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Undergraduates recall challenges of combining campus trading with schooling

By Olumide Ologbosere, Bukola Owolabi and Mopelade Ademuyiwa
06 February 2020   |   3:33 am
Entrepreneurship programme is becoming more prominent in Nigerian universities, particularly now that it is a course of study in most tertiary institutions.

Entrepreneurship programme is becoming more prominent in Nigerian universities, particularly now that it is a course of study in most tertiary institutions.

Over the years, most students have been engaging in different kinds of small-scale businesses like sale of footwear, clothes, accessories, bags of all kinds, airtime, hair attachment, wigs among others.

Some also engage in vocational work like tailoring, hair stylist, shoemaking, bag designers and carpentry, following the recent clamour for graduates to combine academics with skills acquisition. 

However, some students who spoke with The Guardian affirmed that combining business with academics could be quite stressful as there are many academic and extracurricular activities begging for attention.

A student of Lagos State University (LASU), who gave her name as Rushdah, stated that she is into campus business, though it affects her academics.

According to her, “I’m into sewing and it affects my academics to some extent. The time I spend on reading has been divided into two. I spent some time sewing and a few hours reading. Balancing time is my biggest challenge, as I would not want to disappoint my customers. On some occasions, I missed my class test, I hardly go to the library and I even skip classes and assignments, just to finish up with customer’s cloths. Though I have passion for sewing, I had to reschedule myself and create time for my studies, as that is my major reason for being in school, even when I need to make money to sustain myself.”

For a student at Ekiti State University (EKSU), who identified herself as Rebbecca, “I sell junk and most students know me for that. It didn’t really affect my academics as I attend classes regularly and do my assignment, after which, I still create time to sell around the school. I will encourage other students to engage in small-scale business. It will make them be self-reliant and not rely on their parent to survive.”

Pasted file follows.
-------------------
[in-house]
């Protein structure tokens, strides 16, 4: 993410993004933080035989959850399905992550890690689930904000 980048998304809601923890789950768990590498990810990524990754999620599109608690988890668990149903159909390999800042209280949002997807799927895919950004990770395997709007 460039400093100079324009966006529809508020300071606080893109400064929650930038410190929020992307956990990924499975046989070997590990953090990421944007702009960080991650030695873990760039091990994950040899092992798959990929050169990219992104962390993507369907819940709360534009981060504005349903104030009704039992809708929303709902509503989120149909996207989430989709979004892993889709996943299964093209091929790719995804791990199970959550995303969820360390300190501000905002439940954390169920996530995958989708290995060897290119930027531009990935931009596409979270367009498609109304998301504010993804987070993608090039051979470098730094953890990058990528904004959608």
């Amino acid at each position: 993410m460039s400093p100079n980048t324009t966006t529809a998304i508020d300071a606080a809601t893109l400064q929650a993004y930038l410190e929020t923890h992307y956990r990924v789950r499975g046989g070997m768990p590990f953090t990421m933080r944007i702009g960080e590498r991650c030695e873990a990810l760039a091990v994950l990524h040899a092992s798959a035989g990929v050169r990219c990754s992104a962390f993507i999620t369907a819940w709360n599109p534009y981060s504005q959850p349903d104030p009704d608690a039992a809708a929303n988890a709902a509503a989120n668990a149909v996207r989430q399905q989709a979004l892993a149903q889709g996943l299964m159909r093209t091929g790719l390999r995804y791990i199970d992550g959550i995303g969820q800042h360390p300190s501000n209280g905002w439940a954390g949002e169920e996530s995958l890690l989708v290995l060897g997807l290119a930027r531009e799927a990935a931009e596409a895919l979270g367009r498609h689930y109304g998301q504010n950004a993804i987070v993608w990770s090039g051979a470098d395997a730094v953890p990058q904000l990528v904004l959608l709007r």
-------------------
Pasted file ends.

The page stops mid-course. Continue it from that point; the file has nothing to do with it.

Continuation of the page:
But another student, Justina Ibe thinks differently, “I had to quit my business to face my studies as this affected me in my 200-level. Not everyone can multitask, but, I wish I had the spirit to merge things and be successful in both. Quitting my clothing business affected my finances, as one of the major reasons students trade in school is to make more money.”

According to Esther Orji, a student at the University of Ibadan (UI), “One of the benefits of having an entrepreneurial spirit is self-dependent. Though it comes with its own challenges, you can survive without bothering your family or relatives. It can even open other opportunities for you.”

For Funmilayo Abey, “Entrepreneurship is a skill every student should acquire. I love and appreciate students who are involved in small-scale business in school. For me, the benefits far outweigh the disadvantages, which is performing poorly academically.”

“However, academics should not be ignored. So many students are carried away by their business activities while they give little or no attention to the main purpose of why they are in school. This should not be encouraged because of its long-term effects. If any student would do business alongside their studies, they should be able to strike a balance between both. If one can successfully do that, then the sky would be their starting point.”